After 17 years here, 16 of them spent writing regularly about veganism for the Daily News and/or, this will be my last V for Vegan post as an employee of Philadelphia Media Network. Long story short, I'm taking a buyout, and today is the last at my day job. Whether or not there will still be V for Vegan content, if it's from me it will be on a freelance basis.

It's been great fun and I want to thank Michael Days for greenlighting my Daily News column, V for Veg, in 2011, and also Debi Licklider and Laurie Conrad, tireless editors who got me writing for the food section back in 2001. Here's that first piece, for anyone who wants to take that memory-lane excursion. (It was not, subsequent research showed, the first time "vegan" had appeared in the Daily News. But it was early enough that we had to do a whole sidebar explaining the term to readers.) Now after a couple hundred columns, blog posts, op-eds and Food section cover stories, we're officially at the end of an era.

Of course there will continue to be exciting news about vegan dining in Philly and I'll hope to be among those filling you in on it. There's some still on the horizon, or that I hadn't yet got around to mentioning here, so read on for a few final items "for the road" for those interested in vegan-friendly eating and living...


Mark Mebus is aiming for a spring opening of his new pizza restaurant, which will not be another Blackbird location, but a slightly different concept "more of a straight-ahead pizza-slice shop," he said. All vegan, of course.


Mebus also told me that Blackbird will very soon debut two sandwiches in collaboration with Dottie's Donuts (helmed by former Blackbirders, with their second location next door to the first Blackbird). Both of these will use plain donuts in place of buns. One will be a fried-chicken-style offering with habanero buffalo sauce and garlic dill mayo, and the other is a BBQ seitan sandwich, with mushrooms, onions and coleslaw. "We've been wanting to do something with them for a while," Mebus said, "and they just got their kosher certification [Blackbird has been Kosher since its very early days], so now we can do stuff like this."


Hummusology invited me, no strings attached, to visit and try a platter of their warm hummus and once I did I had hoped to put that experience together with a couple other spots for hummus and/or falafel but the Philly Vegan Awards came up and I didn't want to do individual spotlights during that period, and the post didn't materialize. But I can tell you now, without prompting, that these folks know their authentic Israeli-style hummus. I got the 'shroomed' version, topped with sauteed mushrooms and warm chickpeas, paprika cumin, olive oil, green sauce, and tahini. It was delish, but the whole menu looks tempting. (1112 Locust St, 215-592-6505)


This summer I talked with Anne Dinshah and Alexandra Golaszewska about a project they were collaborating on called Uncrossed Sisters, named after the Cross Brothers slaughterhouse Jay Dinshah - the man more responsible than anybody for vegan ideals taking root in the U.S. - visited in 1957, at which point he vowed to go vegan, soon thereafter founding the American Vegan Society. The consulting 'Sisters' help restaurants and other food establishment to add vegan items to their menu, sometimes by reformulating something that's not vegan, but could be. As more Philly-area venues are trying to keep up with the wave of interest in vegan offerings, this looks like a worthwhile service.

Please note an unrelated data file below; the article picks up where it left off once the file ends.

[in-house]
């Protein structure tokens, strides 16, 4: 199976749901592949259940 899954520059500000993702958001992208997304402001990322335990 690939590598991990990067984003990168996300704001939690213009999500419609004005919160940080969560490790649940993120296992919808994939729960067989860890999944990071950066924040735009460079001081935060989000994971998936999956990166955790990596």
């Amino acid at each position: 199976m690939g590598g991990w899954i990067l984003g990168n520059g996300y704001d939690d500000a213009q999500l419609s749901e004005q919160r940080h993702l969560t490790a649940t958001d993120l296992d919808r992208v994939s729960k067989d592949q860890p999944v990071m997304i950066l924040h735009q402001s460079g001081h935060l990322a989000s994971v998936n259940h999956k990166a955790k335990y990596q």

Just yesterday I received, unbidden, a small sampling of TopBit, a crunchy protein-rich vegan topping to add to foods; looks good, haven't yet tried. And a while back I agreed to a sampler from Bob's Red Mill that just arrived this week, featuring coconut flour, coconut sugar, farro, tricolor quinoa, whole wheat pastry flour and gluten-free baking flour. I'm looking forward to doing some holiday baking with this and will, if nothing else, clue you in on the results on social media.


So what, indeed, are the odds? More people every day are learning the truth about healthful eating, about livestock as a main driver of climate change, and about animals' sentience - and more are opting out of their exploitation. So will animal-free living become not just the next big thing, but... you know... the only thing?

I've heard "the world won't go vegan overnight" for a couple decades now, but every time I hear it, the world has moved closer to that goal. Since my first DN piece veganism has gone from something almost no one had heard of to a trend that's showing up everywhere, impacting several different sectors of present-day society, including but not limited to food. The vegan singularity is a big enough threat that animal-agriculture trade magazines are doing pieces on diversifying into "plant-based," and enough that a comically needless study was commissioned to examine the near-impossible hypothetical of what would happen if the U.S. went vegan "overnight" - i.e. without the gradual transition occurring before our eyes.

So I'd say that as long as our species doesn't completely destroy ourselves first, the odds of a vegan world, eventually, are pretty damn good. I'm going to do my best to live long enough to see it. Hope to see you there!